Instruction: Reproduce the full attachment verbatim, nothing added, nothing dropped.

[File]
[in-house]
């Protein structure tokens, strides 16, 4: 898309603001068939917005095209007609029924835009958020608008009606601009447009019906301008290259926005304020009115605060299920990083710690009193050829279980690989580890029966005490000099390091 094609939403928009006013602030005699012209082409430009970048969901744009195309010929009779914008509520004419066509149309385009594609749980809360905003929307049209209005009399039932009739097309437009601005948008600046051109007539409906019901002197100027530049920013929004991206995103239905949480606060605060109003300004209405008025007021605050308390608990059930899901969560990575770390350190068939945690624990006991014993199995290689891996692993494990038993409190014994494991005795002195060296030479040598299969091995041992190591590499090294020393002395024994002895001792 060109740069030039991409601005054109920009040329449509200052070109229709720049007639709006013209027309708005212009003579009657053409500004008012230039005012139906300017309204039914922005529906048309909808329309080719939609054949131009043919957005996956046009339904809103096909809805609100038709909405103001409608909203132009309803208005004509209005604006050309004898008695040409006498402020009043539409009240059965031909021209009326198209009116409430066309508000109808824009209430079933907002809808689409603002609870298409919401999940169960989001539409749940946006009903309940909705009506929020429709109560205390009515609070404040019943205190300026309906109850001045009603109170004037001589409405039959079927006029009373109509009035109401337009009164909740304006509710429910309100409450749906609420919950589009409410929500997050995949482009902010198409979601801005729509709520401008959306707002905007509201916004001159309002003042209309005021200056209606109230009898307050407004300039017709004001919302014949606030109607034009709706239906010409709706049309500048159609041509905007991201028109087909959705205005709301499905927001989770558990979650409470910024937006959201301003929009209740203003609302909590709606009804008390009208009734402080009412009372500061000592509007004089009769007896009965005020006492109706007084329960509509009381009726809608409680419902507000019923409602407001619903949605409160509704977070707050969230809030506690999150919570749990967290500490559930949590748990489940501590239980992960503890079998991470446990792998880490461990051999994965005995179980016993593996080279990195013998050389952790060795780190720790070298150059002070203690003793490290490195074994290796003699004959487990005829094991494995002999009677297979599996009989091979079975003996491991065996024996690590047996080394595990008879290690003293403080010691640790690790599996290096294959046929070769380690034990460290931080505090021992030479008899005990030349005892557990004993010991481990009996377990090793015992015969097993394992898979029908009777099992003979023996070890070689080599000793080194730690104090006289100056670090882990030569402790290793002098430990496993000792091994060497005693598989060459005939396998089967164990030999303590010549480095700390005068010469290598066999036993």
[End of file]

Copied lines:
[in-house]
């Protein structure tokens, strides 16, 4: 898309603001068939917005095209007609029924835009958020608008009606601009447009019906301008290259926005304020009115605060299920990083710690009193050829279980690989580890029966005490000099390091 094609939403928009006013602030005699012209082409430009970048969901744009195309010929009779914008509520004419066509149309385009594609749980809360905003929307049209209005009399039932009739097309437009601005948008600046051109007539409906019901002197100027530049920013929004991206995103239905949480606060605060109003300004209405008025007021605050308390608990059930899901969560990575770390350190068939945690624990006991014993199995290689891996692993494990038993409190014994494991005795002195060296030479040598299969091995041992190591590499090294020393002395024994002895001792 060109740069030039991409601005054109920009040329449509200052070109229709720049007639709006013209027309708005212009003579009657053409500004008012230039005012139906300017309204039914922005529906048309909808329309080719939609054949131009043919957005996956046009339904809103096909809805609100038709909405103001409608909203132009309803208005004509209005604006050309004898008695040409006498402020009043539409009240059965031909021209009326198209009116409430066309508000109808824009209430079933907002809808689409603002609870298409919401999940169960989001539409749940946006009903309940909705009506929020429709109560205390009515609070404040019943205190300026309906109850001045009603109170004037001589409405039959079927006029009373109509009035109401337009009164909740304006509710429910309100409450749906609420919950589009409410929500997050995949482009902010198409979601801005729509709520401008959306707002905007509201916004001159309002003042209309005021200056209606109230009898307050407004300039017709004001919302014949606030109607034009709706239906010409709706049309500048159609041509905007991201028109087909959705205005709301499905927001989770558990979650409470910024937006959201301003929009209740203003609302909590709606009804008390009208009734402080009412009372500061000592509007004089009769007896009965005020006492109706007084329960509509009381009726809608409680419902507000019923409602407001619903949605409160509704977070707050969230809030506690999150919570749990967290500490559930949590748990489940501590239980992960503890079998991470446990792998880490461990051999994965005995179980016993593996080279990195013998050389952790060795780190720790070298150059002070203690003793490290490195074994290796003699004959487990005829094991494995002999009677297979599996009989091979079975003996491991065996024996690590047996080394595990008879290690003293403080010691640790690790599996290096294959046929070769380690034990460290931080505090021992030479008899005990030349005892557990004993010991481990009996377990090793015992015969097993394992898979029908009777099992003979023996070890070689080599000793080194730690104090006289100056670090882990030569402790290793002098430990496993000792091994060497005693598989060459005939396998089967164990030999303590010549480095700390005068010469290598066999036993």